I arrive at the boat launch off Route 85 at around 8:30 am. I’ll be fishing by myself this morning. I’m greeted by a courtesy boat inspector who ensures that my craft does not accidentally bring in fragments of Eurasian milfoil (an obnoxious invasive plant species) picked up elsewhere. My boat gets a clean bill of health. The weather forecast calls for a gorgeous summer day, with full sunshine and a light breeze from the northwest. I quickly motor all the way to the northern end of the lake. My plan is to fish the eastern side of the lake which will remain in the shadows for several more hours on account of the tall white pines that dot that shoreline and block the bright light from the rising sun. The lack of aquatic vegetation and lay-down wood also create the perfect conditions to fish with a soft stickbait rigged “wacky style”.  This method consists of squeezing a 4” stickbait through a small O-ring (available at your local hardware store) and then threading a little hook right behind the O-ring. This lure is fished as follows: cast it out, allow it sink for several seconds, retrieve several feet of fishing line, allow the lure to sink again, and repeat. I love this set-up because the stickbait will gently wiggle sideways as it drops through the water column but then make excessive, and enticing, contortions when line is brought in. The open hook increases the hooking rate but requires water with little or no obstructions. The bite on a wacky worm is always subtle and consists of suddenly feeling “weight” at the other end of the line as a bass gulps in the lure. Make sure to set the hook quickly because otherwise it will be embedded deep into the fish’s throat.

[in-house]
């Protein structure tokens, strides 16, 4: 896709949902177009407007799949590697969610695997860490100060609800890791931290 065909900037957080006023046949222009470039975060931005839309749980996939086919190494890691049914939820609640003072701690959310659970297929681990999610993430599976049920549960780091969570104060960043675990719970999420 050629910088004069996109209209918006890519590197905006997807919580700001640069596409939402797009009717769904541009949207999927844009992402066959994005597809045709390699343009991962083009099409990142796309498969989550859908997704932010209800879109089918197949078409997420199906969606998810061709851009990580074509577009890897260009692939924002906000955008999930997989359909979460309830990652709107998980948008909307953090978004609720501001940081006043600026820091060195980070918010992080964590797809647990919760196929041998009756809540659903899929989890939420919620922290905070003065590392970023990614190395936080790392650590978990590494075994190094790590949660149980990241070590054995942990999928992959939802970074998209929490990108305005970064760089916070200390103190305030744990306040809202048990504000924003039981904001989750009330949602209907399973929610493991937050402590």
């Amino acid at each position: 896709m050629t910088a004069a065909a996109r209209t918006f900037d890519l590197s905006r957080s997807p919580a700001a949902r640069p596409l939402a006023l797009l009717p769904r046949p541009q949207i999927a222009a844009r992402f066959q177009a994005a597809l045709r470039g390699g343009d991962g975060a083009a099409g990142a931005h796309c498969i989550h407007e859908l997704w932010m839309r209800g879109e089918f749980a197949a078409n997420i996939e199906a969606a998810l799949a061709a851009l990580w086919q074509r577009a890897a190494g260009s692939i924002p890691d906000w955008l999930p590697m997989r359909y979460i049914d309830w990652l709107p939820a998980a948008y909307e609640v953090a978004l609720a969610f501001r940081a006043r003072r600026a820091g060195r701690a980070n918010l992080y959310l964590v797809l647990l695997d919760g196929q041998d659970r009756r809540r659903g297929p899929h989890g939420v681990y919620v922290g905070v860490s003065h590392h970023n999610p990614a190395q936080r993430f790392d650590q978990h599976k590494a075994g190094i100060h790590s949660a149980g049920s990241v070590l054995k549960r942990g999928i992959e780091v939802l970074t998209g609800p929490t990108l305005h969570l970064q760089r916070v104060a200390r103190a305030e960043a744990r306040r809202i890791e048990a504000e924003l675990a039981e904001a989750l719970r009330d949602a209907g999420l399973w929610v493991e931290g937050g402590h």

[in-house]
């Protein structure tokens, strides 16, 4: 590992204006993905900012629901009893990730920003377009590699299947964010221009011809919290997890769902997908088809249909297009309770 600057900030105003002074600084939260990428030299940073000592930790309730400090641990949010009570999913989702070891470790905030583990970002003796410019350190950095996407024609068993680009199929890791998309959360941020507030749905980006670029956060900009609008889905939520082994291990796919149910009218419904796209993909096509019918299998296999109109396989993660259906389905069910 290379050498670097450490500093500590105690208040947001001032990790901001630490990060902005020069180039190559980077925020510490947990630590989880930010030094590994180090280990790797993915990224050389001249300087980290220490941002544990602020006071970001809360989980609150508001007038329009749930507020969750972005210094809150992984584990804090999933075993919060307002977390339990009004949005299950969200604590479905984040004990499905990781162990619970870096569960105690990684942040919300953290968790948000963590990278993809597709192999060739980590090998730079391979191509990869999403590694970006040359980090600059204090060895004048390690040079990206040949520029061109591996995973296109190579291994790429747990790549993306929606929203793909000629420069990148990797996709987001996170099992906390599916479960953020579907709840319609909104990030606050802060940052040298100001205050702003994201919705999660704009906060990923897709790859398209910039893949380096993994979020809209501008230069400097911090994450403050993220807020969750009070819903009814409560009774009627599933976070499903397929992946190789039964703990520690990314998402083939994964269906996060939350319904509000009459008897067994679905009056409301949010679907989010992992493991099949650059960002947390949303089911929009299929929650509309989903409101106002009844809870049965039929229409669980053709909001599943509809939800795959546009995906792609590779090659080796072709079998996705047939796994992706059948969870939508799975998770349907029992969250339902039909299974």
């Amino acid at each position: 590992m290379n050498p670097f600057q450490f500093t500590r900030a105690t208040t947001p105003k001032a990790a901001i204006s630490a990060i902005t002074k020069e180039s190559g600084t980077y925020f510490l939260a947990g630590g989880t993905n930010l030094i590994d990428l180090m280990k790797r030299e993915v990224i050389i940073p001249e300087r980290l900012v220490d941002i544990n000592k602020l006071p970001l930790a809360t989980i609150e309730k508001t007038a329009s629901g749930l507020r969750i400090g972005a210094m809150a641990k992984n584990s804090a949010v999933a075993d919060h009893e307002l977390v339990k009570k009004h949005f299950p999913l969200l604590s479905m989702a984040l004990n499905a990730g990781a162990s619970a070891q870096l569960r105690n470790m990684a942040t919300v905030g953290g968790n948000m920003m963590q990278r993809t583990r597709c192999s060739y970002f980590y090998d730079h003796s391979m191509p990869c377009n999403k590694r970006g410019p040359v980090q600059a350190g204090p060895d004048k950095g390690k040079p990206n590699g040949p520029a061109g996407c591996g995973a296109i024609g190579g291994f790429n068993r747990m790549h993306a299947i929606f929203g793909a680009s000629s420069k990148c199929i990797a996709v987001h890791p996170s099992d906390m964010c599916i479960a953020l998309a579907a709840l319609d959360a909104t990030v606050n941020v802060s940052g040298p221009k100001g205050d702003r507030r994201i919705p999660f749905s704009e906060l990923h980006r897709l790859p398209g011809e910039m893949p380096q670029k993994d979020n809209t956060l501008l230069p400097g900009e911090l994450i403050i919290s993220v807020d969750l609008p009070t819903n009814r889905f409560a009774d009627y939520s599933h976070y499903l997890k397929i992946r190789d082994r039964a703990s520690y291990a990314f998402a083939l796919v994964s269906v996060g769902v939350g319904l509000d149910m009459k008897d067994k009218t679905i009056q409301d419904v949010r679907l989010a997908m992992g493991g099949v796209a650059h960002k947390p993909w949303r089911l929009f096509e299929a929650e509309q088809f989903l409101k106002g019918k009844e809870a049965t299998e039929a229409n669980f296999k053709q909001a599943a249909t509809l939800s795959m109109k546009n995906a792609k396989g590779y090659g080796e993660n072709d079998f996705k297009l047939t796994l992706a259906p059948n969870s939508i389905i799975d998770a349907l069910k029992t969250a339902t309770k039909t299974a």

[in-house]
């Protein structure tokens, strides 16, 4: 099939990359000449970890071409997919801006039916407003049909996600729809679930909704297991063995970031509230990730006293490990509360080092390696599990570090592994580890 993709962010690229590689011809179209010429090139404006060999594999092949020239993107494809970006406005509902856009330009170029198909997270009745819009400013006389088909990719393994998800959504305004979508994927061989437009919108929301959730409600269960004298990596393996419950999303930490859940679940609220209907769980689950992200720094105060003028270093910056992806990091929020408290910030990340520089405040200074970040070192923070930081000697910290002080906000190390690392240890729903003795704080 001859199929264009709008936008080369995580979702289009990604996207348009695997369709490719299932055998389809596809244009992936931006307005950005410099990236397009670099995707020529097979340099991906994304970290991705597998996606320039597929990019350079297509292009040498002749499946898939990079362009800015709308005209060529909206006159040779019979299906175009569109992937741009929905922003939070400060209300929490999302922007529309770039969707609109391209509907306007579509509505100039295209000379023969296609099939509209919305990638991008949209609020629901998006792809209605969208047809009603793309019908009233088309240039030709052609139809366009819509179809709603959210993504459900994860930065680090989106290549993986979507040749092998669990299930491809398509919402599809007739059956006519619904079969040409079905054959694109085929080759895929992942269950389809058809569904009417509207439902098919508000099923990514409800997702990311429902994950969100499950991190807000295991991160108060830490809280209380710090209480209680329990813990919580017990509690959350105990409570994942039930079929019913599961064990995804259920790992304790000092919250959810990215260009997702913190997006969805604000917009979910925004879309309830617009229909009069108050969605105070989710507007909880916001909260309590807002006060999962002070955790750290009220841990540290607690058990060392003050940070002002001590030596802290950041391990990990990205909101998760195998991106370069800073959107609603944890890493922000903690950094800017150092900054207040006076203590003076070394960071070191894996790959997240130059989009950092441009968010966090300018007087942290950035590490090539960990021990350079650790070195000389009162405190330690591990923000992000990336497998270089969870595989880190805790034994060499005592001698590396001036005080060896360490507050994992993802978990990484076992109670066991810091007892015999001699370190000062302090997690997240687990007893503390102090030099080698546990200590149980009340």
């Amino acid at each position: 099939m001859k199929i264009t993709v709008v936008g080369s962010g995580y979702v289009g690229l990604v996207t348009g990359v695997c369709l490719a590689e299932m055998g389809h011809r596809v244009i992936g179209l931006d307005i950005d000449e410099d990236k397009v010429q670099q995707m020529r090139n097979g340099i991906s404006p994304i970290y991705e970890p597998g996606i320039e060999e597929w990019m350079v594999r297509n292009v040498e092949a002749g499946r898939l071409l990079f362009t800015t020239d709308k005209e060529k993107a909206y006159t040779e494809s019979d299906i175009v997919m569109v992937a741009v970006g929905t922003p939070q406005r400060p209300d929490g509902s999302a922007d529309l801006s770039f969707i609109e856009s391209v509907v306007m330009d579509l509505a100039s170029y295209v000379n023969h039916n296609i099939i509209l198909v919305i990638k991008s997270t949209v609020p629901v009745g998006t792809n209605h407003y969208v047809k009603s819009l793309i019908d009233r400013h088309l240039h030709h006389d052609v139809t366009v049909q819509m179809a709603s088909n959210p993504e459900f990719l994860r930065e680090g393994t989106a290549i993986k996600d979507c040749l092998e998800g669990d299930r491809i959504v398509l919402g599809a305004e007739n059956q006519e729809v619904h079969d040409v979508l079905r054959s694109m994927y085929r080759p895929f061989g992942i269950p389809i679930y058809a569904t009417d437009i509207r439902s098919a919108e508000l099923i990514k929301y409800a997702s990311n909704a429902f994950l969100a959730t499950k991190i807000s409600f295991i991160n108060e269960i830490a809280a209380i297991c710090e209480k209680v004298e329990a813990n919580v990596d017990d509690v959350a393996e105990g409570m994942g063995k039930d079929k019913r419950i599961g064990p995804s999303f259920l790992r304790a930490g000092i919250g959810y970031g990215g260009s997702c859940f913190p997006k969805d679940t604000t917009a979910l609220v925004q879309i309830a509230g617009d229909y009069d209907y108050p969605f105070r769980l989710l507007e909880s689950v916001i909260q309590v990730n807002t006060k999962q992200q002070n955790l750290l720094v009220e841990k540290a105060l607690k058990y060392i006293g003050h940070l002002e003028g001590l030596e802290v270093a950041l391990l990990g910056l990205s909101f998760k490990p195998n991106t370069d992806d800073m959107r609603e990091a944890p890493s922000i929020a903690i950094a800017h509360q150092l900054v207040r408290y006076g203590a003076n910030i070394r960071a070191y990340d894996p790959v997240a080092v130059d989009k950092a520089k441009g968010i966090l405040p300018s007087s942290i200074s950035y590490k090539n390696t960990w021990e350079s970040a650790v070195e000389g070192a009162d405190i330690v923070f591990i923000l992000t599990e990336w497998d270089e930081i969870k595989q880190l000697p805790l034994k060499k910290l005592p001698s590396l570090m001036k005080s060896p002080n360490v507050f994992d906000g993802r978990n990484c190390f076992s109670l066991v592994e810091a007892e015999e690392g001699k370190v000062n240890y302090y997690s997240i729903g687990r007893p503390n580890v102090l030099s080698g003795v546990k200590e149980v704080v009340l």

This 18-inch bronzeback fought long and hard!

This 18-inch bronzeback fought long and hard!

The spawn is largely over by now and I’m expecting the bass to be scattered and in remission mode following the arduous task of making the next generation. I start fishing along the shoreline in 3 to 10 ft of water and land my first smallmouth shortly afterwards. I catch a total of six bass (four smallmouths and two largemouths) over the next two hours. The largest one is a hard-fighting 18-inch bronzeback which gives me several strong runs. I hook but miss four additional smallmouth bass. The fish are definitely there but I find no particular pattern, as expected. I’ve now reached the open area where the unnamed stream from Raymond Pond enters Crescent Lake. The bright sun is beating down hard on me because I’m away from the wooded shoreline. I reach for the tube of sunscreen in my tackle box. Crap!! I left the sun blocker behind at home and I can’t afford to get burned. Besides, my trolling battery is also running low on power. It’s time to call it a morning. I enjoyed my visit and look forward to return at a later date to continue exploring this pretty lake.

 

 

 

The results: I caught four smallmouth bass (largest = 18”) and two largemouth bass (largest = 14”) in two hours of fishing.

 

Was the information in this blog useful? I invite you to share your thoughts and opinions. Also, feel free to discuss your fishing experiences at this location.